FREE SHIPPING no minimum order2. Look for the spread of no-limit free shipping. Already, some larger retailers (like LL Bean, whose promo is shown here) have chosen to match Walmart’s offer. Amazon hasn’t budged yet, in part because its $25 hurdle is fairly accessible. If Walmart chooses to extend its offer past the holidays, though, watch for shipping costs to rapidly become an albatross on mass-market sites.

3. The small-business end of the online CPG market may be in trouble. Walmart’s promotion allows consumers buying $9.88 toys to shop for value–good for consumers, bad for small competitors, who may spend $7 on average on shipping. Expect startup retailers to shift focus away from small-ticket items unless they have access to favorable postal arrangements.

4. Don’t expect this to hurt the specialty stores. Bloomingdale’s has free shipping on $300-and-up purchases, Nordstrom $100: this isn’t about them. Nor is it about niche brands whose distribution relies on the digital channel. Those retailers can still charge fair shipping costs, because people are seeking out specific products. Walmart may encourage an expectations shift, but those expectations may or may not extend to every corner of the online retailing industry. (Yet.)

Check in January to see if free shipping sticks around or if it’s just a market-share maneuver for the holiday season. That pending decision by Walmart may permanently alter the industry.


14 of 16 people think this post adds to the discussion. Do you?

HelpfulLinks_GlobeDolls.JPGIn a presentation at Web 2.0 New York, Scott Porad of Pet Holdings talked about user-generated content (UGC) and how anybody creating content needs to be thinking about UGC’s impact.
Porad mentioned that filtering is the key to implementing successful user-generated content. Submissions on his sites are reviewed by a team of 15 or so initial “web-cultured” reviewers. Then they go into a secondary review area where site members then make the final call. One click by readers and the post goes back to the initial reviewers. Two percent of submissions are filtered out completely.
These voting mechanisms on content also act as a reward and encourage more participation when users know their submissions are appreciated.
Another notable point in Porad’s talk was the Amazon “did you find this review useful” feature. Amazon has this type of question on each review in their customer feedback section. I recently read a review on Amazon that stated:

This product will stop working after a year unless you pay them a $20 annual fee. Need more than 2GB of storage? Another 2GB costs you $10 a year. There are other products that record to your computer’s hard drive, and can even upload the captured images or video to the FTP site of your choice (most ISPs give you several GB for free). This product is just a bad idea, in my opinion.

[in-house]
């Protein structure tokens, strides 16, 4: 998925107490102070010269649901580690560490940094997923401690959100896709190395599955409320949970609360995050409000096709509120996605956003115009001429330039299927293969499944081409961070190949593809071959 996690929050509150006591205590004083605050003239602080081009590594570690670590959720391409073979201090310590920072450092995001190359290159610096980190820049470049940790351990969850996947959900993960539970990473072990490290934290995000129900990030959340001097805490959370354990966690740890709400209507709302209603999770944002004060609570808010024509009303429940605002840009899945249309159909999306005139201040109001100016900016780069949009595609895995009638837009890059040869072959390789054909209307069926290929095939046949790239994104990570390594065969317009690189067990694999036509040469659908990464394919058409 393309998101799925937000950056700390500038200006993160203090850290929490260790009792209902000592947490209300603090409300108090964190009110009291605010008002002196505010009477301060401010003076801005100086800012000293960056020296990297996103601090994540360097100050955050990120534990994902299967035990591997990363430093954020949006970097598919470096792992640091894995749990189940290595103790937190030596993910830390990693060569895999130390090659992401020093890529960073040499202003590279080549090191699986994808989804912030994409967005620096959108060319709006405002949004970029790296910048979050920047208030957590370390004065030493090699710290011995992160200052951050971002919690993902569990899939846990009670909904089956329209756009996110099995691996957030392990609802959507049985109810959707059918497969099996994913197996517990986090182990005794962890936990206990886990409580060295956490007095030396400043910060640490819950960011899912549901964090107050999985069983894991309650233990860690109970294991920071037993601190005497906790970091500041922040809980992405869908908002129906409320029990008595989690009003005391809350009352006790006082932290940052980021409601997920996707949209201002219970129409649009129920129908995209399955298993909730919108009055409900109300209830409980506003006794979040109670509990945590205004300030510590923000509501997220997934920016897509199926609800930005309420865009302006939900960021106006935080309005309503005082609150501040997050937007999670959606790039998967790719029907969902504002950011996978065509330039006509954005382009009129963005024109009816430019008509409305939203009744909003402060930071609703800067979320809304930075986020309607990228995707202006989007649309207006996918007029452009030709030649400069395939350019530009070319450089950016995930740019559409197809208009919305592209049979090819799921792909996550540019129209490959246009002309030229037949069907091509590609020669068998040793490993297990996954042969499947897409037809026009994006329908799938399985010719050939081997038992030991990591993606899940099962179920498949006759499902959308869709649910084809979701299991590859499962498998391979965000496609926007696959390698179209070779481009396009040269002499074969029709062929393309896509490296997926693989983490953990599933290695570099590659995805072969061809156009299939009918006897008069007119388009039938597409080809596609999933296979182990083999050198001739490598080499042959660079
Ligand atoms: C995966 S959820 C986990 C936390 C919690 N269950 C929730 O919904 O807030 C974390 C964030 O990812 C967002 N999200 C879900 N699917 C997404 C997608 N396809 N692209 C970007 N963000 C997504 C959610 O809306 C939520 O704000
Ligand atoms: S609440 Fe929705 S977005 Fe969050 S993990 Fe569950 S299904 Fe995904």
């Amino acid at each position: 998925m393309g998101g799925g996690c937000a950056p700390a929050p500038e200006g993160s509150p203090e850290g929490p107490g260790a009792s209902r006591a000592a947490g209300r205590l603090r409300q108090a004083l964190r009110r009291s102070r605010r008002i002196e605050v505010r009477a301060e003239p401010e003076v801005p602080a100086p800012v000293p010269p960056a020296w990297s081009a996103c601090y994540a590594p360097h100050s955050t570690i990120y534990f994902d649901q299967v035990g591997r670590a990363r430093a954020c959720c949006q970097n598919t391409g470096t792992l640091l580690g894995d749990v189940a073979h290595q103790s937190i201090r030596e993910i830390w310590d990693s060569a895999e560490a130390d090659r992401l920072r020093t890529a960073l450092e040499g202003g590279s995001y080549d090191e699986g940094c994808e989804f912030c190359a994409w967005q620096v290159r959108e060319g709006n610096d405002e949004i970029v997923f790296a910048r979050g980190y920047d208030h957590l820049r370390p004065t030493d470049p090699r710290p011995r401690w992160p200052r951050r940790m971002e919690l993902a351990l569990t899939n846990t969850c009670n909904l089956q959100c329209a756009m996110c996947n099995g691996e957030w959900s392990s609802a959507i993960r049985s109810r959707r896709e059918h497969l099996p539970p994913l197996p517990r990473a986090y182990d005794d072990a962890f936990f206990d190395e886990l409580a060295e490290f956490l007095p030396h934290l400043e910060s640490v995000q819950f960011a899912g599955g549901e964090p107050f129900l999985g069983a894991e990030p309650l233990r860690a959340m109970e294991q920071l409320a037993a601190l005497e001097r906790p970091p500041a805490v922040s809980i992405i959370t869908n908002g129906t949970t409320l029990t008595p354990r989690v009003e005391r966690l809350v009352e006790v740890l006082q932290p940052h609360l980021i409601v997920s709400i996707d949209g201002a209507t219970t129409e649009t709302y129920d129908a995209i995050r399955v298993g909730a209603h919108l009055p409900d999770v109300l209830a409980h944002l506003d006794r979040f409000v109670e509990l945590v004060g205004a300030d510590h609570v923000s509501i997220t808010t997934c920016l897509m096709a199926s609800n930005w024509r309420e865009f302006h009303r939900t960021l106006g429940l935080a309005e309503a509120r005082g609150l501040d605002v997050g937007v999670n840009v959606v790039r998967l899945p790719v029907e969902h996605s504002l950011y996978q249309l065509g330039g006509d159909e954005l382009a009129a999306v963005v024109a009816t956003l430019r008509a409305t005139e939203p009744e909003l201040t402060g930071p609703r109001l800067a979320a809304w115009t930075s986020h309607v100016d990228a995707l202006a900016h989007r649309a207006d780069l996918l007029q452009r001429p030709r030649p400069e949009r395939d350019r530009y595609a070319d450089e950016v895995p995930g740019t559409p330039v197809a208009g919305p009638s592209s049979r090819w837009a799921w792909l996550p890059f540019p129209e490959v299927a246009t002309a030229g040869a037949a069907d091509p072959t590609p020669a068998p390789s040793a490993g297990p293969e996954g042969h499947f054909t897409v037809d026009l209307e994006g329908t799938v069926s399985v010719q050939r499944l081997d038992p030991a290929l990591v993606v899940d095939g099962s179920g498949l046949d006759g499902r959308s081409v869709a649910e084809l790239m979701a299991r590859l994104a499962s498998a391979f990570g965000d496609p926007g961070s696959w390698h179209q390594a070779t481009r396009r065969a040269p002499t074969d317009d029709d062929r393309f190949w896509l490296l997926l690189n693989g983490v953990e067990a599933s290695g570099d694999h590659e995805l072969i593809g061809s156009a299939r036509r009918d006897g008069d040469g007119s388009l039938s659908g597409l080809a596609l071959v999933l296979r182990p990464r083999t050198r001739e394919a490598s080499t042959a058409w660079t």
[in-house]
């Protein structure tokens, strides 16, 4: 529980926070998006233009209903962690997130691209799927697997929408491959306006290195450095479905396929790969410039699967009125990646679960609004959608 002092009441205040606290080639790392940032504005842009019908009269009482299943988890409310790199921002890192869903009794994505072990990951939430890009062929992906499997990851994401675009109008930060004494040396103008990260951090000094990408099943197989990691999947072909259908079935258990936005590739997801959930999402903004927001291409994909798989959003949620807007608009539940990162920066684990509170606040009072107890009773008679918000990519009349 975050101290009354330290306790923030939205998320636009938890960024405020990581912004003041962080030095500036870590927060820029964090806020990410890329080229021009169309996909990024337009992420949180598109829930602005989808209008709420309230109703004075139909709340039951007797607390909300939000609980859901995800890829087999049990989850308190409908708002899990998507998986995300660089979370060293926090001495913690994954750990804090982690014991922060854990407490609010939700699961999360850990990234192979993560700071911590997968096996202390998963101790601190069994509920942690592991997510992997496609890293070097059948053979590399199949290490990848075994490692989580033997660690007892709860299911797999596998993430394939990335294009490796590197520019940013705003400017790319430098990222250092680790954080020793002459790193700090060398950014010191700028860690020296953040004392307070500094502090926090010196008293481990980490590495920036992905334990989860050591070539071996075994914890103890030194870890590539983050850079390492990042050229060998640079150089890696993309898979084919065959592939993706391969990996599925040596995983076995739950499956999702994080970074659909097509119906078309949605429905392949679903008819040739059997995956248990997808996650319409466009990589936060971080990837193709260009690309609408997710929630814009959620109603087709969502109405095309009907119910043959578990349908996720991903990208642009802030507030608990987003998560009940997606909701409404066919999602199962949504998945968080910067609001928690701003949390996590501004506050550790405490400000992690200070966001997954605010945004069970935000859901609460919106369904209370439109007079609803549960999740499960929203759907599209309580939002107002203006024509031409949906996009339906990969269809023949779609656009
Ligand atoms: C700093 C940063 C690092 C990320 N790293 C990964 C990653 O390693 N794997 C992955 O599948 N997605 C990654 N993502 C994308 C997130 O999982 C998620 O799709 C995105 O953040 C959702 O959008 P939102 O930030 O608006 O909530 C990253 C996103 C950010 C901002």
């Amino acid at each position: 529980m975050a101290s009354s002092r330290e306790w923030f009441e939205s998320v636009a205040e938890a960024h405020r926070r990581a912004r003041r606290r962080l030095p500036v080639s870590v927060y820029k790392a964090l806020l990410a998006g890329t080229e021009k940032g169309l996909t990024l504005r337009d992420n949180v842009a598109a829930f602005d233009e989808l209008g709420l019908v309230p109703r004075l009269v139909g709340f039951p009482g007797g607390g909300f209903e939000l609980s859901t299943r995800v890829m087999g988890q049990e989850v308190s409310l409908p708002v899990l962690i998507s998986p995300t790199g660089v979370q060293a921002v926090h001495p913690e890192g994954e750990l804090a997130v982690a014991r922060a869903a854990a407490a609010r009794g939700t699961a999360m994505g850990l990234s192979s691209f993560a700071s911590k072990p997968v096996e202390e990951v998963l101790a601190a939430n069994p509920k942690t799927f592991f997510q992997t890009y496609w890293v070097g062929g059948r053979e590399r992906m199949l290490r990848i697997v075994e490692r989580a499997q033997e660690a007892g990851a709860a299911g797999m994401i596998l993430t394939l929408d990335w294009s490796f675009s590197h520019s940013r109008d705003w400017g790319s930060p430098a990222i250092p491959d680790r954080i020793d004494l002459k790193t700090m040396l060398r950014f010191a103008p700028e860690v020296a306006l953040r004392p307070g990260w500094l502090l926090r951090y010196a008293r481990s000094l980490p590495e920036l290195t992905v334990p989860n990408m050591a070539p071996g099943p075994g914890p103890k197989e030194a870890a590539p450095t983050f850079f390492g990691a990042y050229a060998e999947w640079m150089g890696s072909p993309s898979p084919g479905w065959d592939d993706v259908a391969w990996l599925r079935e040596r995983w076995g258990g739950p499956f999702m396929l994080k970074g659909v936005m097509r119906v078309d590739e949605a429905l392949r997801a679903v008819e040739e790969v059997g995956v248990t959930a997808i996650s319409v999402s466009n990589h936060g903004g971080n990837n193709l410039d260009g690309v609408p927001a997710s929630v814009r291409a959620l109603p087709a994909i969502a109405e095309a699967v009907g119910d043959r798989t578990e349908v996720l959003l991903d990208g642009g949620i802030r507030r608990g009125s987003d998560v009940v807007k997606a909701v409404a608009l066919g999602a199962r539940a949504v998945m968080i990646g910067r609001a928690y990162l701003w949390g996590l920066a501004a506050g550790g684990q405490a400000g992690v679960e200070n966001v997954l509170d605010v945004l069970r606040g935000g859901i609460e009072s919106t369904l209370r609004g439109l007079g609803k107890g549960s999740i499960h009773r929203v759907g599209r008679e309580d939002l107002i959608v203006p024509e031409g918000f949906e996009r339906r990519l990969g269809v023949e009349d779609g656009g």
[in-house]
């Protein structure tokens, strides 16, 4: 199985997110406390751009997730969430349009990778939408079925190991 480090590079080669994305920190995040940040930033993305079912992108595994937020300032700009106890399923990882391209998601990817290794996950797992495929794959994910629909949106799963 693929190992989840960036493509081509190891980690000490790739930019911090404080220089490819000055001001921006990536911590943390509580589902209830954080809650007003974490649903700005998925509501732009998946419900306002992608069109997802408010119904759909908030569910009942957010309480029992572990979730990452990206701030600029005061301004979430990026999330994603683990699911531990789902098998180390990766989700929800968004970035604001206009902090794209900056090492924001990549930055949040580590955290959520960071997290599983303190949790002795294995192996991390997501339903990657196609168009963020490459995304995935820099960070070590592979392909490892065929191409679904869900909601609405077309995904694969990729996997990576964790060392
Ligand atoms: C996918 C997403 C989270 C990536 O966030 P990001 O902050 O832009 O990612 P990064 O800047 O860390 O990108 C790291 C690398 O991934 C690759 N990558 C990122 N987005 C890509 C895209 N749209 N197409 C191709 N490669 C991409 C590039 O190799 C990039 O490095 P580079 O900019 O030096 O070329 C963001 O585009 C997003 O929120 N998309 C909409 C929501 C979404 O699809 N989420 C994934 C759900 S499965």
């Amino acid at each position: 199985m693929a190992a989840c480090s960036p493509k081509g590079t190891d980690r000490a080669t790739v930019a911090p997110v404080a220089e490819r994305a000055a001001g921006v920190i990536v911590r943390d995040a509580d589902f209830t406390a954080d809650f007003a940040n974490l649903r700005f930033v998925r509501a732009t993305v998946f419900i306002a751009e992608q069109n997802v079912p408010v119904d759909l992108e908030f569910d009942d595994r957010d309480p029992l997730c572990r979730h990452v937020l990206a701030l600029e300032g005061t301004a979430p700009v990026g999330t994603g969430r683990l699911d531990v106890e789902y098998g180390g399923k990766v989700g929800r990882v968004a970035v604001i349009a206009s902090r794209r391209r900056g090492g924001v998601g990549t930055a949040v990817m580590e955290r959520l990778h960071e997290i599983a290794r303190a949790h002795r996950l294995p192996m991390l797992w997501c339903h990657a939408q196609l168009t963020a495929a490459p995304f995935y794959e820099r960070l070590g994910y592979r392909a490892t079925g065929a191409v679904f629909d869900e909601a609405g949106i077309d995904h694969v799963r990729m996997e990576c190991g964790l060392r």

Reading this and then seeing that 14 out of 16 people found it useful adds context to the products description and instills trust amongst customers.
This review stood out and helped me make a definite decision. User-generated content combined with good filtering adds an invaluable tool and resource to any site.


Don’t Forget the Batteries

I am consistently impressed with Amazon’s product 51H0TDSW1JL._SL500_AA280_.jpgrecommendations. They practically invented the technique, reaping countless dollars from my wallet by suggesting truly relevant products that I need. Today, I’m in the market for a simple AM/FM radio. The Sony ICF-S10MK2 Pocket AM/FM Radio, Silver looked great: good price, good product reviews, 2 day Amazon Prime shipping. As intrigued as ever with what else Amazon thinks I should buy, I was confronted with this set of recommendations:
Do people really buy the Sony pocket radio, a Panasonic pocket radio, AND Sony portable radio, all at the same time?! Who in this day and age possibly has need for that many watts of AM/FM radio? Perhaps the robo-merchandiser is so finely tuned to my personal shopping habits that it took the statistically probable chance that I would be unable to make a decision on one $14 radio, and instead would buy 3 for a total of $50?
The merchandising snafu notwithstanding, I still clicked Two-Day 1-Click Free. And only now did I realize what they should have offered me was AA batteries.
Side note: I was trying to find early signs of product recommendations 250px-MotorolaStarTAC.jpgat Amazon to substantiate my “practically invented the technique” claim, so I hit There’s simply no way the WayWayBack machine has it right. This can’t be amazon’s home page from 1998! They’re selling the RAZR years before it was invented. Now this was a hot Motorola phone circa 1998.
Update: the Sony arrived and AM radio does not work in my office. I guess you get what you pay for.